Oh, No! What have we done, Zimbabwe?

18 Mar 2019

I only noticed the teardrop that had made its way down my face after the short video clip had ended.

I had been watching a woman on the screen, tears dripping down her chin, as she patiently explained her problem, a nation’s problem.

Dr Azza Mashumba is the Head of Pediatrics at Parirenyatwa Hospital, Zimbabwe’s largest referral hospital, and she broke down as she stood in front of journalists, pleading for the most basic of things, like syringes and gloves.

Zimbabwe’s biggest hospital had no syringes when Zimbabwe’s First Lady flew to New York (one week early) for a gender equality meeting. She was accompanied by a cabinet minister responsible for information.

Yes, Zimbabwe has a cabinet Minister responsible for Women’s Affairs.

At the same time, President Emmerson Mnangagwa spent a bundle of taxpayers’ money to fly to Beitbridge to cut a ribbon at the commissioning of a fiber link station.

Both the UN Gender Equality meeting and the commissioning of a fiber link are important but attendance at such gatherings is the role of cabinet ministers.

Doctors and teachers are always asking the government to enable them to do their jobs by supplying the necessary basic tools, renumeration and conducive working conditions.

It costs money to move a president from one place to another; the same with a presidential spouse.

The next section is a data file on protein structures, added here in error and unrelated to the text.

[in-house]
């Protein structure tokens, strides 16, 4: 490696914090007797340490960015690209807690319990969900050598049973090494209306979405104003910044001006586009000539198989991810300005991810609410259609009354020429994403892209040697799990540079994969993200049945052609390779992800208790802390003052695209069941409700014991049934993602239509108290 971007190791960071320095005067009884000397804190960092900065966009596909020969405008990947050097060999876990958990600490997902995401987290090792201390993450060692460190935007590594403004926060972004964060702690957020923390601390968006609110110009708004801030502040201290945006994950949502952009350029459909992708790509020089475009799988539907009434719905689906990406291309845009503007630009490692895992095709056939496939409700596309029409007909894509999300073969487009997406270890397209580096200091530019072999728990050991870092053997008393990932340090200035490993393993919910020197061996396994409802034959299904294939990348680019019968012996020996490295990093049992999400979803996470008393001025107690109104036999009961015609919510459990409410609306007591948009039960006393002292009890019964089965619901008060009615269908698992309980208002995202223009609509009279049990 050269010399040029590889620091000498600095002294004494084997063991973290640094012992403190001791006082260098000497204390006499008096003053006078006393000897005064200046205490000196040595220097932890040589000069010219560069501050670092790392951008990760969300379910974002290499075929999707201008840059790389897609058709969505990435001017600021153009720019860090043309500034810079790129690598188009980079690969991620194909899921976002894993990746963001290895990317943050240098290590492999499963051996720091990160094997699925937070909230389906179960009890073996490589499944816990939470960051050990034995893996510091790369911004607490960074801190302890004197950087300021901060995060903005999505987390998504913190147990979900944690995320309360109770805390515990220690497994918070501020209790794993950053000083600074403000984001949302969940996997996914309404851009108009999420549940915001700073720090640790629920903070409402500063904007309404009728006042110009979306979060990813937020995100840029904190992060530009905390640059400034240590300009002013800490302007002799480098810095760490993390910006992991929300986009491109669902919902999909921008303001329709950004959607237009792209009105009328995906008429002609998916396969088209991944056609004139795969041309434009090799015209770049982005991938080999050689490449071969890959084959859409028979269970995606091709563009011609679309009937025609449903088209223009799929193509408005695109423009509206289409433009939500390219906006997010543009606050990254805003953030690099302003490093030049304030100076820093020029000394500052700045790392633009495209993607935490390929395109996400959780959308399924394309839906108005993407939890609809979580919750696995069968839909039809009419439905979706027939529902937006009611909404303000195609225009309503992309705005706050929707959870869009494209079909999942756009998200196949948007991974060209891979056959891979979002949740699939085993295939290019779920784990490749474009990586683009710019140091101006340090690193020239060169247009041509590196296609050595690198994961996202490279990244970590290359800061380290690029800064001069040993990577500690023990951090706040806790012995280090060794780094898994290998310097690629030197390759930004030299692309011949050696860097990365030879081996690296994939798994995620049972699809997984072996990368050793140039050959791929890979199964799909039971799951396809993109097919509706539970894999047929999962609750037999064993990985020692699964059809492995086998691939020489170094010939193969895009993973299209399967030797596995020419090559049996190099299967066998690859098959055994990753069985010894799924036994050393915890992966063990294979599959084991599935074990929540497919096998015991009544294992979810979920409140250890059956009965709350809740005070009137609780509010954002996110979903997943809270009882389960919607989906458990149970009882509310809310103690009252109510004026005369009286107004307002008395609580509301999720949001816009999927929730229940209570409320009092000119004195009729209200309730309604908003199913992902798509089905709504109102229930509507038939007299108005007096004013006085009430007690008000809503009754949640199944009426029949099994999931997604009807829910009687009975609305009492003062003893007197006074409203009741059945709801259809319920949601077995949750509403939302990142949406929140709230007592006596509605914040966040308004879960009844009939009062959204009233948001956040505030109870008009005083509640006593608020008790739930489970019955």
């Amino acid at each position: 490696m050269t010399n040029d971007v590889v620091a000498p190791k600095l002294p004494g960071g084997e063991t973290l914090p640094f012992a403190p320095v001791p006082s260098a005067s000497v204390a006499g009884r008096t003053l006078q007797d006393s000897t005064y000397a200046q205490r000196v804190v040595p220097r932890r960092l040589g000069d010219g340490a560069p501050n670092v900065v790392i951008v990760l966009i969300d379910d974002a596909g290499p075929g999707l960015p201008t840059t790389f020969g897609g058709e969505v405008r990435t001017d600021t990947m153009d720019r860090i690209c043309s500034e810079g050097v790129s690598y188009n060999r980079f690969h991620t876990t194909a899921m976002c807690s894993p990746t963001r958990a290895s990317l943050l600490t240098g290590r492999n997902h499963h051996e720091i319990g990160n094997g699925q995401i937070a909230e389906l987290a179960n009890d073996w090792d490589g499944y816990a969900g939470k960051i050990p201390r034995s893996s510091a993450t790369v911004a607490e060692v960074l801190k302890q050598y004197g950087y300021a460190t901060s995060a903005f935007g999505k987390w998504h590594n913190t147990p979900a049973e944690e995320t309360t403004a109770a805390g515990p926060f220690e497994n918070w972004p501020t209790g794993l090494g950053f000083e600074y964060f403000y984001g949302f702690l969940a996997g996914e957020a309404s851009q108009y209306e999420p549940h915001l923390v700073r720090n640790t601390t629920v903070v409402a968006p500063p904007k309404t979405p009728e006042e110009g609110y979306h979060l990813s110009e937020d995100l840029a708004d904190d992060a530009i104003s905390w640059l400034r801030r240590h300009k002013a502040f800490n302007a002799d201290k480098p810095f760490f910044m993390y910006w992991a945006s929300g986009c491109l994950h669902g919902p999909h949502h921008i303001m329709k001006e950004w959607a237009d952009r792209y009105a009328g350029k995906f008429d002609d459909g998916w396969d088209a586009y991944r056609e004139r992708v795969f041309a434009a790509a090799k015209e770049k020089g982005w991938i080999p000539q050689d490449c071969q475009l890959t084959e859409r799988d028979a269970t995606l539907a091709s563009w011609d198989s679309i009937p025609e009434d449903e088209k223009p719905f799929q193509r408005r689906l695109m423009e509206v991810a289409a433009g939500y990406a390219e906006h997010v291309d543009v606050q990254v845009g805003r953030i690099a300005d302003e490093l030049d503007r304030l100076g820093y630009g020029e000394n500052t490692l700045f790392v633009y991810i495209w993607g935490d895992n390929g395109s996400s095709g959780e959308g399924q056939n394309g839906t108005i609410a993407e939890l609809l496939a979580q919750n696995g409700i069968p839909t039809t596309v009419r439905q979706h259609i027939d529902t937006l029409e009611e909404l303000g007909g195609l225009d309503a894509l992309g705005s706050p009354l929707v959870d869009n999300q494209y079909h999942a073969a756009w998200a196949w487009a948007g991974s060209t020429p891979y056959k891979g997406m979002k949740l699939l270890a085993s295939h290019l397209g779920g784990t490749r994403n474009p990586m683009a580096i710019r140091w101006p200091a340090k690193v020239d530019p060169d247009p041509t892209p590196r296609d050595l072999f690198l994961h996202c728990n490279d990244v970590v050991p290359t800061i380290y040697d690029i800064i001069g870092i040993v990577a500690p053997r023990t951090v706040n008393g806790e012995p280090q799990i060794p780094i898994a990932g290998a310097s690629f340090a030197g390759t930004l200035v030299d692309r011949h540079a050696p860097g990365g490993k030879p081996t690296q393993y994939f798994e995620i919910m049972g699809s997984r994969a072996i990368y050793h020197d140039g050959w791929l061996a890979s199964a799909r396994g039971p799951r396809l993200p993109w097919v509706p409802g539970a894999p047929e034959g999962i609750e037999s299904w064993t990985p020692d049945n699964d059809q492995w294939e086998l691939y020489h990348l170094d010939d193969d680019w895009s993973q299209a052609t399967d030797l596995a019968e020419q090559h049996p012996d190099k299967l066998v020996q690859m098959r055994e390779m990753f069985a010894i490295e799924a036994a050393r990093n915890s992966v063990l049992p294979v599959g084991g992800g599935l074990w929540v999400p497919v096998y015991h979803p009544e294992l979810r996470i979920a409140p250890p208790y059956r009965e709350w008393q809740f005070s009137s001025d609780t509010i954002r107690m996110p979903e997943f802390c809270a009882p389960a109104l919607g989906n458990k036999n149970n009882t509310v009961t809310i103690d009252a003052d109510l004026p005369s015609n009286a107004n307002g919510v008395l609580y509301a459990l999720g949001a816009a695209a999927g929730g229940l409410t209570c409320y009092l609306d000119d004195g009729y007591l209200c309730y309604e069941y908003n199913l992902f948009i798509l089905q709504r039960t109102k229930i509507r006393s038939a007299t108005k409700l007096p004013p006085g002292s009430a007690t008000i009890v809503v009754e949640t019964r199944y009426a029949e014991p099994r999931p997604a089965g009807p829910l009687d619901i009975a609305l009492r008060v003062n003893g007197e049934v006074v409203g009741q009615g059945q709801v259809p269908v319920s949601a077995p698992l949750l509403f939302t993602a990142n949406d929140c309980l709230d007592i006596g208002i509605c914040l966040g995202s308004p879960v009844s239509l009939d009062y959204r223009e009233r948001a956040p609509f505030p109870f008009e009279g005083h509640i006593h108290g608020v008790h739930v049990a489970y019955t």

But, as we know, foreign trips are a gold mine for those in power.

The last two months have revealed a troubling trend towards concluding that the military coup in Zimbabwe was totally misplaced.

While in no way concluding that Robert Mugabe was better, Emmerson Mnangagwa has not been able to hide his incompetency.

He put so much pressure on Mugabe and on Zanu-PF because he wanted to succeed Mugabe. His desperate behavior destabilized the ruling party and, by extension, the nation.

He is here now, sitting at the throne and is equating himself to Jesus while calling an opposition politician Satan.

An MDC Alliance district administrator, Blessing Toronga, was abducted in January a few days after the demonstrations. His body was found on Thursday in a mortuary outside Harare.

Meanwhile, Mnangagwa continues to threaten the citizens and is always looking more at ease with foreigners than with his own people.

Zanu-PF abused the now increasingly unpopular war veterans.

Despite all the public assistance they continue to demand and receive, they have little to offer but keep coming back to ask for more from a nation whose economic base fell through after they demanded what the nation could not afford.

Mnangagwa has failed to show any originality. He proffers no suggestions or solutions except to trumpet the tired mantra about Zimbabwe being open for business when.

Mnangagwa is failing to distinguish himself from the ordinary.

He fails to be a different person. He fails to see that ‘mhandu’ (sellout) referred to betrayal of a nation, not of a person. We do not need this kind of language in the country anymore. I am embarrassed that my home-boy still confuses dawn with dusk.

As a parent, I cringe to see a young dedicated doctor in distress, desperate to treat babies but without anything to use while the president and his wife are running around spending money the nation does not have.

Oh, Mnangagwa, my homeboy, why disgrace me like this? Let’s grow up together again.

Mr. President do not waste the little money that Zimbabwe has to hire a public relations company to make you and Zimbabwe look more attractive.